Did you know you can walk across the Brooklyn Bridge? I certainly had no idea until my mom suggested the idea when visiting me in New York City a few years ago. I have to admit, dodging cars on a bridge high above the East River wasn’t my idea of how to spend a cool spring afternoon. But I gave in because it was what my mom wanted and it seemed mildly amusing. And so we set off to cross from Manhattan to Brooklyn, on foot.
The Gothic-inspired Brooklyn Bridge was designed by the Prussian-born John Roebling. Though Roebling died before construction began in 1867, his son continued the project until it was completed some 14 years later in 1883. When completed, it was the longest suspension bridge in the world with a span that reached 1,596 feet. Today, the bridge is often the sight of protests, marathons, and even a passage for mass numbers of commuters like in late 2005 during the Transit Worker’s Union three-day strike. Normally about 5,000 pedestrians and 2,500 bicyclists commute daily across the Brooklyn Bridge on the elevated pedestrian walkway.
The walk across the Brooklyn Bridge takes at least 20 minutes. But plan on it taking about an hour if you stop to take photos or read the informative plaques that give detailed information on the history as well as sights visible from the bridge. On the Brooklyn side of the bridge, stop by the famous Grimaldi’s Pizzeria, sit down at a red-and-white tablecloth covered table, and have a slice of their famous pizza.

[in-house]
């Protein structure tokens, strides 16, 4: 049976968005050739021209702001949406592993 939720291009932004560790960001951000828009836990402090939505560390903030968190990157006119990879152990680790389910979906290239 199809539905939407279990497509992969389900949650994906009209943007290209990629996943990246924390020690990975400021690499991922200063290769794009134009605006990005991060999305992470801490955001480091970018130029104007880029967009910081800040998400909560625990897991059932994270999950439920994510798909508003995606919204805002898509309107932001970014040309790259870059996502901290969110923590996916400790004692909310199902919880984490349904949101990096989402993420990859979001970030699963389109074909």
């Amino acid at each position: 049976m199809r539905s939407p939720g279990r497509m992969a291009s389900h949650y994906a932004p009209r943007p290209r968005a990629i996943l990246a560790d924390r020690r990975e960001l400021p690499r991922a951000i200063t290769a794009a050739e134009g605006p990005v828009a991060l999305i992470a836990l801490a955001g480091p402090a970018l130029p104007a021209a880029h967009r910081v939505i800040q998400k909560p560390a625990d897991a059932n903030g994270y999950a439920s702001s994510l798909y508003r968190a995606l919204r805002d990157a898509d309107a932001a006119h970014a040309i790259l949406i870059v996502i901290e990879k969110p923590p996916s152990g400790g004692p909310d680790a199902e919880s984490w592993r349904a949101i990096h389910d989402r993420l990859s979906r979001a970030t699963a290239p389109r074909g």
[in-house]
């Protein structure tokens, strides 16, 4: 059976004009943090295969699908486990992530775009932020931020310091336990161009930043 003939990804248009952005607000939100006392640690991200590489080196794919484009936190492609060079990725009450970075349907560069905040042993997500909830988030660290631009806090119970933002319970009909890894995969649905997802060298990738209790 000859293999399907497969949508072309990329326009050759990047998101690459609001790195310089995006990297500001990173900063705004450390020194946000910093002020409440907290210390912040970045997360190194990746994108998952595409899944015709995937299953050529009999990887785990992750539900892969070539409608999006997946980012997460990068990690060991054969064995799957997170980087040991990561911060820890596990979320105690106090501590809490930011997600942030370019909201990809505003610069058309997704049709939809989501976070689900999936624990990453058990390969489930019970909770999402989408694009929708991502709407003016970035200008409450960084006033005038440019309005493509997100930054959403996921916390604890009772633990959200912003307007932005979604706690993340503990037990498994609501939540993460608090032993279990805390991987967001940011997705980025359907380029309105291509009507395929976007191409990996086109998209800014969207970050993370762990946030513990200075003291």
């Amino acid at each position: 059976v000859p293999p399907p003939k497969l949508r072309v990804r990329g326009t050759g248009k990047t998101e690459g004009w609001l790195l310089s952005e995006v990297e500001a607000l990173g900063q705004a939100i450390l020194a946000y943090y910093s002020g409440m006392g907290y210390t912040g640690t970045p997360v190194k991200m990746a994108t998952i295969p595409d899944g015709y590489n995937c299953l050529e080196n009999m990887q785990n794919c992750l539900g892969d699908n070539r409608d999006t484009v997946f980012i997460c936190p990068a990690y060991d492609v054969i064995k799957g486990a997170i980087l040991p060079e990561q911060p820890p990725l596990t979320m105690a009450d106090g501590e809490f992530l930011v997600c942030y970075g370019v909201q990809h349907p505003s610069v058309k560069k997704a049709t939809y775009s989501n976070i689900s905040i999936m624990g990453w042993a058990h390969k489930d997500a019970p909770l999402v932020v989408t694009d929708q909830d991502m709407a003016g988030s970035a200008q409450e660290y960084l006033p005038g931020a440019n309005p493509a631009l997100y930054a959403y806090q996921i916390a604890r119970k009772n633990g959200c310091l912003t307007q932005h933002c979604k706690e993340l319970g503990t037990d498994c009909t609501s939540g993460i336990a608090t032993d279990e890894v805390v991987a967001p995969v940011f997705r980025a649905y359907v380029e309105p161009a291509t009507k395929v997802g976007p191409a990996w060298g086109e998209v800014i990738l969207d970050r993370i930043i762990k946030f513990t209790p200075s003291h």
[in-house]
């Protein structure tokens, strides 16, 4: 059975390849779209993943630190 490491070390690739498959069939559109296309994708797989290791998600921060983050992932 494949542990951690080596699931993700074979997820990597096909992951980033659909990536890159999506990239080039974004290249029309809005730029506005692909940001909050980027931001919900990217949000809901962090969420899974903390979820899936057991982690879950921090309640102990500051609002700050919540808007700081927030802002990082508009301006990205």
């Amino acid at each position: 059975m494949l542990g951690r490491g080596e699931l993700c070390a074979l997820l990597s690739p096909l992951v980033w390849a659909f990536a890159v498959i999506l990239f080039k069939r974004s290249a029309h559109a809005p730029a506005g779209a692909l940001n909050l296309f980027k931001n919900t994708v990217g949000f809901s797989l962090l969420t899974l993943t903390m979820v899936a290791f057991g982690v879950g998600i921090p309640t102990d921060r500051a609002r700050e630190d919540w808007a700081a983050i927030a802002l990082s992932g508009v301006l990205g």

Walking across the Brooklyn Bridge has become one of my favorite activities to do with visiting guests. The views of Lower Manhattan, Governors Island, Ellis Island, and the Statue of Liberty are unparalleled. The best thing is it’s free!
Manhattan Entrance: Getting onto the Brooklyn Bridge can be challenging as the streets in Civic Center more closely resemble noodles and not the grid-system for which Manhattan is famous. The entrance is at Park Row and Centre Street, across from City Hall Park, east of City Hall. Be certain to stay on the pedestrian side (south side)
Getting There: 4/5/6 to Brooklyn Bridge/City Hall or J/M/Z to Chambers St.
Brooklyn entrance: The walkway entrance is next to the Federal Court Building. There are stairs on Cadman Plaza East and Prospect Street or a ramp entrance on Johnson and Adams Streets.
Getting there: “A” train to High Street
Me on the Brooklyn Bridge photo credit: personal collection